T-Mobile, U.S. Cellular and C Spire cheer FCC's AWS-3 band plan

The FCC's decision to license AWS-3 spectrum bands in more 5x5 MHz blocks than originally contemplated has generated praise from smaller carriers, though Verizon Wireless (NYSE:VZ) and AT&T Mobility (NYSE:T) are still likely going to be the major bidders in the spectrum auction scheduled for this fall.

The FCC this week voted on rules to auction the 1695-1710 MHz, 1755-1780 MHz, and 2155-2180 MHz bands, collectively known as AWS-3. The auction will be the most consequential since the 2008 auction of 700 MHz spectrum. 

The AWS-3 auction will have two sub-bands, each with its own band plan:

  • One of the sub-bands consists of one unpaired 5 MHz block (1695-1700 MHz) and one unpaired 10 MHz block (1700-1710 MHz), licensed in Economic Area (EA) geographies.
  • The other sub-band consists of paired spectrum. It includes one 5x5 MHz block (1755-1760 and 2155-2160 MHz) licensed in Cellular Market Area (CMA) geographies, and two 5x5 MHz blocks (1760-1765 and 2160-2165 MHz, and then 1765-1770 and 2165-2170 MHz) licensed in EA geographies. And finally there is one 10x10 MHz block (1770-1780 and 2170-2180 MHz) licensed on an EA basis.

The FCC also mandated interoperability between AWS-3 and AWS-1.

Originally, the FCC had contemplated more 10x10 MHz blocks for the 1755-1780 and 2155-2180 MHz bands, but changed its position sometime in the past few weeks. T-Mobile US (NYSE:TMUS) had argued strenuously for more 5x5 MHz blocks--and the carrier seemed pleased with the ultimate outcome.

"T-Mobile lauds the decision of the FCC today to modify the proposed AWS-3 band plan to create more 5x5 MHz spectrum blocks," Kathleen Ham, T-Mobile's vice president of federal regulatory affairs, said in a statement. "This pro-competitive decision will provide carriers of all sizes an opportunity to win this valuable spectrum."

A T-Mobile spokesman declined to comment directly on whether T-Mobile will participate in the AWS-3 auction, but said the carrier looks at spectrum auctions "opportunistically."

While Steve Berry, president of the Competitive Carriers Association, said the final band plan for AWS-3 was a "significant improvement" over the original one floated a few weeks ago, he was not entirely satisfied. "The Wireless Bureau previously proposed to license the spectrum in only one 5x5 MHz block, and we are pleased the FCC restructured the band plan to promote greater participation in the auction and ensure a device ecosystem," he said in a statement. "Unfortunately, the FCC did not go far enough. The FCC's decision today to license only one paired 5x5 MHz block in smaller Cellular Market Areas (CMAs) is certainly disappointing for most competitive carriers. The use of the larger Economic Areas (EAs) will likely curtail participation among smaller carriers, who have neither the resources nor the scale to bid on license areas of that size and could ultimately reduce revenue from the auction."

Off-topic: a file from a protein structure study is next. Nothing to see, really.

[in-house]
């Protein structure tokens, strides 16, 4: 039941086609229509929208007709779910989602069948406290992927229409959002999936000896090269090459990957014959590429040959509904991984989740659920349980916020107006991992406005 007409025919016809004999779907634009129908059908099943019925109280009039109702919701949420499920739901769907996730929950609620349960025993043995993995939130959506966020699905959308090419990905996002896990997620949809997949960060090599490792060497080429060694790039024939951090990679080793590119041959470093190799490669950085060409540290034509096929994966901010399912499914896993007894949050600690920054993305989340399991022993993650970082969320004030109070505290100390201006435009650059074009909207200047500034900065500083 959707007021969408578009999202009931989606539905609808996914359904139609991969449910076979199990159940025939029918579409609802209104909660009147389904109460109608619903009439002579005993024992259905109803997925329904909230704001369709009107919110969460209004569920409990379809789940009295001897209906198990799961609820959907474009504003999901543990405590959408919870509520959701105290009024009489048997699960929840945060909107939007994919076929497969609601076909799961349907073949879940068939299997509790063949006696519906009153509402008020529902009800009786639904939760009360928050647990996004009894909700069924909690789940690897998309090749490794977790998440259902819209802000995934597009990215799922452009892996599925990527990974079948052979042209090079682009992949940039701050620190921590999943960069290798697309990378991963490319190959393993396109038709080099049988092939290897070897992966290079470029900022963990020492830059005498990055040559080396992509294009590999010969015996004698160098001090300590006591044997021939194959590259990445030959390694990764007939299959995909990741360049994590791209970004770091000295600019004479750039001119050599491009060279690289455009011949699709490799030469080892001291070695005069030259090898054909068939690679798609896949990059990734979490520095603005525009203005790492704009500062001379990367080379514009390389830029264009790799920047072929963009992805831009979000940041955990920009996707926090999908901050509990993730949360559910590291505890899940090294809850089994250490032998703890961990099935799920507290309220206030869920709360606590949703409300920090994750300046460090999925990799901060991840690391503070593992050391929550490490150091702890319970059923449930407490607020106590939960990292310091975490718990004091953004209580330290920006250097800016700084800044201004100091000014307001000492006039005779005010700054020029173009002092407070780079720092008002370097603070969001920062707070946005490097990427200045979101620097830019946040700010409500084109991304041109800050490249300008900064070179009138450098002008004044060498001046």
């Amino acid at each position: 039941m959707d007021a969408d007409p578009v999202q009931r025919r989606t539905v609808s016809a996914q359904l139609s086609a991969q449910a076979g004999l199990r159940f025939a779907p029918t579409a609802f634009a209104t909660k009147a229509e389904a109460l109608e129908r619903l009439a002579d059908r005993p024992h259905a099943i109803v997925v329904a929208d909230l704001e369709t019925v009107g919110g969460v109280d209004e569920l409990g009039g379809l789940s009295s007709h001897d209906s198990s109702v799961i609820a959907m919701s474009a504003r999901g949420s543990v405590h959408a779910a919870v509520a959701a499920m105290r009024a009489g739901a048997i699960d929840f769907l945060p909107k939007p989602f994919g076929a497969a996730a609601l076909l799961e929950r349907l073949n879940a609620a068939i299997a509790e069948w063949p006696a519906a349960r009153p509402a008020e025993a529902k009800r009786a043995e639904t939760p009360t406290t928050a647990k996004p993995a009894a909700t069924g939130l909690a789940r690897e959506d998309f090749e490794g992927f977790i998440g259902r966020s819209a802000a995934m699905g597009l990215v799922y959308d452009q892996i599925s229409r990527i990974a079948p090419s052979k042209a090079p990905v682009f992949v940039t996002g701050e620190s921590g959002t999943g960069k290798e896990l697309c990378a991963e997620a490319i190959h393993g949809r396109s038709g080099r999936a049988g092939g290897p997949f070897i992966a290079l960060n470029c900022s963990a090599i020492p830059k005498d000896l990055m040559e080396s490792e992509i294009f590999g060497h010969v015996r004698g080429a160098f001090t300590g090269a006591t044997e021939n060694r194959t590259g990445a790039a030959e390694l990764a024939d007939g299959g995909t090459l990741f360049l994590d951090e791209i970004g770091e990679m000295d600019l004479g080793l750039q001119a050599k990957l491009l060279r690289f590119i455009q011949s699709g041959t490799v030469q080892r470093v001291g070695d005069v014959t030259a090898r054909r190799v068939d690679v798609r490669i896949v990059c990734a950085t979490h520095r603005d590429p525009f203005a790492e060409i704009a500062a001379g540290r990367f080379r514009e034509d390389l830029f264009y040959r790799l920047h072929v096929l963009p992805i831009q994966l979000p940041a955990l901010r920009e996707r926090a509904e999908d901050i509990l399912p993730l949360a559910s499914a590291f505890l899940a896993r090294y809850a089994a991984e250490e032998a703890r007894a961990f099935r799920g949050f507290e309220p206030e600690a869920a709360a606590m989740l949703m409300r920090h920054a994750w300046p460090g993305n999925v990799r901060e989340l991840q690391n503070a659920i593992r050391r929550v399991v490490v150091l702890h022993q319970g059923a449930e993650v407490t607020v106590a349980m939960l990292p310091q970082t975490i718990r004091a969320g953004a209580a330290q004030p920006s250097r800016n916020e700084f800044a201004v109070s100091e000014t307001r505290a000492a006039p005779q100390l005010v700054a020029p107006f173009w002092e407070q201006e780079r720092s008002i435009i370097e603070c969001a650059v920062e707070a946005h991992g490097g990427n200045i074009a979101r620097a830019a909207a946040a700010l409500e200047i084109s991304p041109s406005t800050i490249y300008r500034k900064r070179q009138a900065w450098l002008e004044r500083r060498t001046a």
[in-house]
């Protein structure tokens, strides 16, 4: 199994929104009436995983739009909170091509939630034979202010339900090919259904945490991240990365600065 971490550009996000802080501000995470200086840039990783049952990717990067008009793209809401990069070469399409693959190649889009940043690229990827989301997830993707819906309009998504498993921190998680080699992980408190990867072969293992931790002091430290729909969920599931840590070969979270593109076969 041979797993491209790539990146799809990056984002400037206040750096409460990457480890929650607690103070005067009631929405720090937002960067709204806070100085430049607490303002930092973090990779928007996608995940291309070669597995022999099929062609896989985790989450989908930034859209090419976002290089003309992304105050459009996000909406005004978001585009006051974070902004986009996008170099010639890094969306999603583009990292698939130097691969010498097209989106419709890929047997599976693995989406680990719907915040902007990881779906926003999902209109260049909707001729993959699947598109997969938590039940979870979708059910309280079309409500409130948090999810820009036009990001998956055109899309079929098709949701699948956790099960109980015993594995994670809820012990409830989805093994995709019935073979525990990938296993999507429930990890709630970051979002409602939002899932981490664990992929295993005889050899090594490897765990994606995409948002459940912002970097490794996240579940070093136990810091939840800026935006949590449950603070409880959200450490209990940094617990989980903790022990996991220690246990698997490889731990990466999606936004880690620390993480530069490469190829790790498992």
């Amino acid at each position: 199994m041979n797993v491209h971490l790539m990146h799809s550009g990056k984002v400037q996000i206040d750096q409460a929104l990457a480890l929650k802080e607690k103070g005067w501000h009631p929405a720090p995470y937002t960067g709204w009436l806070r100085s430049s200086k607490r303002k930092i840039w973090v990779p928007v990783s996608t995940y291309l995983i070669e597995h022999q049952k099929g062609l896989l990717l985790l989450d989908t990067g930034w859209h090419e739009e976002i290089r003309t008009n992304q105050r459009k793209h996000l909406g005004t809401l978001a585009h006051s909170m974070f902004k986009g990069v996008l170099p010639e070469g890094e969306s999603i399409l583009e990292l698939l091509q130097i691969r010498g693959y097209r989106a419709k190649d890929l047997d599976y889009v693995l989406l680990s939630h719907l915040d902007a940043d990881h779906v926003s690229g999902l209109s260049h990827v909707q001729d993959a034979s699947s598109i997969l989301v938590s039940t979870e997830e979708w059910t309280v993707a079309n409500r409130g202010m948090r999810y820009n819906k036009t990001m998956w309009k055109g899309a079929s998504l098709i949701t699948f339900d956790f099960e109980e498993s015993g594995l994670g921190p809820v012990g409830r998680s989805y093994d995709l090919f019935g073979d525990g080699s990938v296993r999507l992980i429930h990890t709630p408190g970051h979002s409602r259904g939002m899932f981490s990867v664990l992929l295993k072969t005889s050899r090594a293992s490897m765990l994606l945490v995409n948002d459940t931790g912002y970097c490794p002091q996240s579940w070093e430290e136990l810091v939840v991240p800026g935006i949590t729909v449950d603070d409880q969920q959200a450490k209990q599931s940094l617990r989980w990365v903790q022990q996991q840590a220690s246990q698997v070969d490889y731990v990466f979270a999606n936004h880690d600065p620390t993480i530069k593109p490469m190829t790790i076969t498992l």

U.S. Cellular (NYSE:USM) said it was pleased with the AWS-3 rules. Grant Spellmeyer, the carrier's vice president of federal affairs and public policy, said the band plan "will facilitate the participation by wireless carriers of all sizes, including U.S. Cellular. This will yield additional revenue for FirstNet. In addition, the requirement for interoperability between AWS-1 and AWS-3 will drive handset ecosystem development for the benefit of all consumers, especially those in rural America. We appreciate the FCC's thoughtful response to the concerns we raised."

Other smaller carriers also seemed happy with what the FCC ultimately decided on.

"The availability of multiple paired 5 MHz blocks and a single paired 10 MHz block should encourage auction participation," a spokesman for C Spire Wireless said. "The order's interoperability provision will ensure that carriers of all sizes will have an opportunity to deploy on the spectrum. This is good news for consumers and taxpayers. While we would have preferred not to see the use of legacy CMA license sizes, their utilization for this auction is understandable given the AWS-3 relationship to the AWS-1 spectrum."

C Spire has not yet decided whether it will participate in the AWS-3 auction, but the spokesman said the FCC's order "certainly encourages us and other competitive carriers to participate in the AWS-3 auction."

For its part, AT&T complained that the FCC's final AWS-3 band plan will make it more difficult for bigger carriers to amass wide swaths of spectrum via carrier aggregation technology. Instead, under the new band plan, the FCC has pursued "carrier disaggregation, dividing one proposed 10x10 block of spectrum into two 5x5 blocks."

AT&T had argued for larger carrier blocks and license sizes. "The disaggregated blocks will still draw significant interest at auction, I'm sure," Marsh wrote. "Spectrum after all remains a scarce resource, and this order represents important progress in bringing this valuable spectrum to market.  Any fragmentation driven by the auction design will no doubt be fixed in the secondary market--history shows us that this is inevitable (see AWS-1). But secondary market fixes means money was left on the table. And where revenue is essential to pay for relocation costs and to meet other U.S. priorities, that should matter."

Sprint declined to comment on the AWS-3 rules and Verizon said in a statement that the auction is crucial for meeting mobile broadband demands.

"This AWS-3 spectrum will enable wireless companies to meet consumer expectations, particularly those using 4G LTE networks," Kathleen Grillo, Verizon's senior vice president of federal regulatory affairs, said in a statement.

For more:
- see this AT&T blog post

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